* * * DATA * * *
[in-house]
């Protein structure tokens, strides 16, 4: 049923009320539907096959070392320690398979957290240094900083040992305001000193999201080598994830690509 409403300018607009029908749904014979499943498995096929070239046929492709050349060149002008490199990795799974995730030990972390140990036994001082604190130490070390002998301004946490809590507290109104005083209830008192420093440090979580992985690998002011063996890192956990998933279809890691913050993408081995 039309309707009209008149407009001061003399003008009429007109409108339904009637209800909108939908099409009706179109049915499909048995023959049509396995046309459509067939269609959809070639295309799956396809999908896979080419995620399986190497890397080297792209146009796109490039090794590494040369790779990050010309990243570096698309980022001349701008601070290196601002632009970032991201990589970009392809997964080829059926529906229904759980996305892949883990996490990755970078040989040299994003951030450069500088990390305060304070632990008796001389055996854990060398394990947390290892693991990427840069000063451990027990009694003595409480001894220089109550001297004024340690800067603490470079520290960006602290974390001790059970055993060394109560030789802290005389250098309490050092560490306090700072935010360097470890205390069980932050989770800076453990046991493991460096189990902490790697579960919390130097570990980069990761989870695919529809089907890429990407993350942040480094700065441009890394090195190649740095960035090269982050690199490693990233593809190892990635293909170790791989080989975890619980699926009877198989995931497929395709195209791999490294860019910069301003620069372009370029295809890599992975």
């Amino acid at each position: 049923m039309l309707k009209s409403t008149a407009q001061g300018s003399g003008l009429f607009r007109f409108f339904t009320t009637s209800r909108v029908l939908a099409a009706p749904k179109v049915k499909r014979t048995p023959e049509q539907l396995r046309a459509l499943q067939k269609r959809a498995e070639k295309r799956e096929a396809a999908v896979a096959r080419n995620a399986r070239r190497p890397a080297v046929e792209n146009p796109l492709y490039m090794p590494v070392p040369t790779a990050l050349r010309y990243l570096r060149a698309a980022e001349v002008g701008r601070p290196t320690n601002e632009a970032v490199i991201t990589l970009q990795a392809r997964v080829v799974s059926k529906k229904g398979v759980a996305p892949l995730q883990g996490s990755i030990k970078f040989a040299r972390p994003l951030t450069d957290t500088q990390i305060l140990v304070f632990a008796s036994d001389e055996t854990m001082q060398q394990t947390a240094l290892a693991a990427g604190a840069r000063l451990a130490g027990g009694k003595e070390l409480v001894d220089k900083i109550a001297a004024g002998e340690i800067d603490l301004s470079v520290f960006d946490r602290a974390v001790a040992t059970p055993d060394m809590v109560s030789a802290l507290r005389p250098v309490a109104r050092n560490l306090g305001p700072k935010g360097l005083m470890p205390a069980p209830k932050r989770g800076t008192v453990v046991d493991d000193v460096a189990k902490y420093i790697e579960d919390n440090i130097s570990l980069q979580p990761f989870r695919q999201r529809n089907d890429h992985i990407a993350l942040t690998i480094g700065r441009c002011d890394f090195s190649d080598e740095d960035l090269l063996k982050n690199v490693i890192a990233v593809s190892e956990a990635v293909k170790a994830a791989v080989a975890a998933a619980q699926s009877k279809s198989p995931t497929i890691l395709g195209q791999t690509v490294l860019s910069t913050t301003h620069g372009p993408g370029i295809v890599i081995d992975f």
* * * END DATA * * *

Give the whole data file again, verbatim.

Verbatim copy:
[in-house]
């Protein structure tokens, strides 16, 4: 049923009320539907096959070392320690398979957290240094900083040992305001000193999201080598994830690509 409403300018607009029908749904014979499943498995096929070239046929492709050349060149002008490199990795799974995730030990972390140990036994001082604190130490070390002998301004946490809590507290109104005083209830008192420093440090979580992985690998002011063996890192956990998933279809890691913050993408081995 039309309707009209008149407009001061003399003008009429007109409108339904009637209800909108939908099409009706179109049915499909048995023959049509396995046309459509067939269609959809070639295309799956396809999908896979080419995620399986190497890397080297792209146009796109490039090794590494040369790779990050010309990243570096698309980022001349701008601070290196601002632009970032991201990589970009392809997964080829059926529906229904759980996305892949883990996490990755970078040989040299994003951030450069500088990390305060304070632990008796001389055996854990060398394990947390290892693991990427840069000063451990027990009694003595409480001894220089109550001297004024340690800067603490470079520290960006602290974390001790059970055993060394109560030789802290005389250098309490050092560490306090700072935010360097470890205390069980932050989770800076453990046991493991460096189990902490790697579960919390130097570990980069990761989870695919529809089907890429990407993350942040480094700065441009890394090195190649740095960035090269982050690199490693990233593809190892990635293909170790791989080989975890619980699926009877198989995931497929395709195209791999490294860019910069301003620069372009370029295809890599992975």
């Amino acid at each position: 049923m039309l309707k009209s409403t008149a407009q001061g300018s003399g003008l009429f607009r007109f409108f339904t009320t009637s209800r909108v029908l939908a099409a009706p749904k179109v049915k499909r014979t048995p023959e049509q539907l396995r046309a459509l499943q067939k269609r959809a498995e070639k295309r799956e096929a396809a999908v896979a096959r080419n995620a399986r070239r190497p890397a080297v046929e792209n146009p796109l492709y490039m090794p590494v070392p040369t790779a990050l050349r010309y990243l570096r060149a698309a980022e001349v002008g701008r601070p290196t320690n601002e632009a970032v490199i991201t990589l970009q990795a392809r997964v080829v799974s059926k529906k229904g398979v759980a996305p892949l995730q883990g996490s990755i030990k970078f040989a040299r972390p994003l951030t450069d957290t500088q990390i305060l140990v304070f632990a008796s036994d001389e055996t854990m001082q060398q394990t947390a240094l290892a693991a990427g604190a840069r000063l451990a130490g027990g009694k003595e070390l409480v001894d220089k900083i109550a001297a004024g002998e340690i800067d603490l301004s470079v520290f960006d946490r602290a974390v001790a040992t059970p055993d060394m809590v109560s030789a802290l507290r005389p250098v309490a109104r050092n560490l306090g305001p700072k935010g360097l005083m470890p205390a069980p209830k932050r989770g800076t008192v453990v046991d493991d000193v460096a189990k902490y420093i790697e579960d919390n440090i130097s570990l980069q979580p990761f989870r695919q999201r529809n089907d890429h992985i990407a993350l942040t690998i480094g700065r441009c002011d890394f090195s190649d080598e740095d960035l090269l063996k982050n690199v490693i890192a990233v593809s190892e956990a990635v293909k170790a994830a791989v080989a975890a998933a619980q699926s009877k279809s198989p995931t497929i890691l395709g195209q791999t690509v490294l860019s910069t913050t301003h620069g372009p993408g370029i295809v890599i081995d992975f």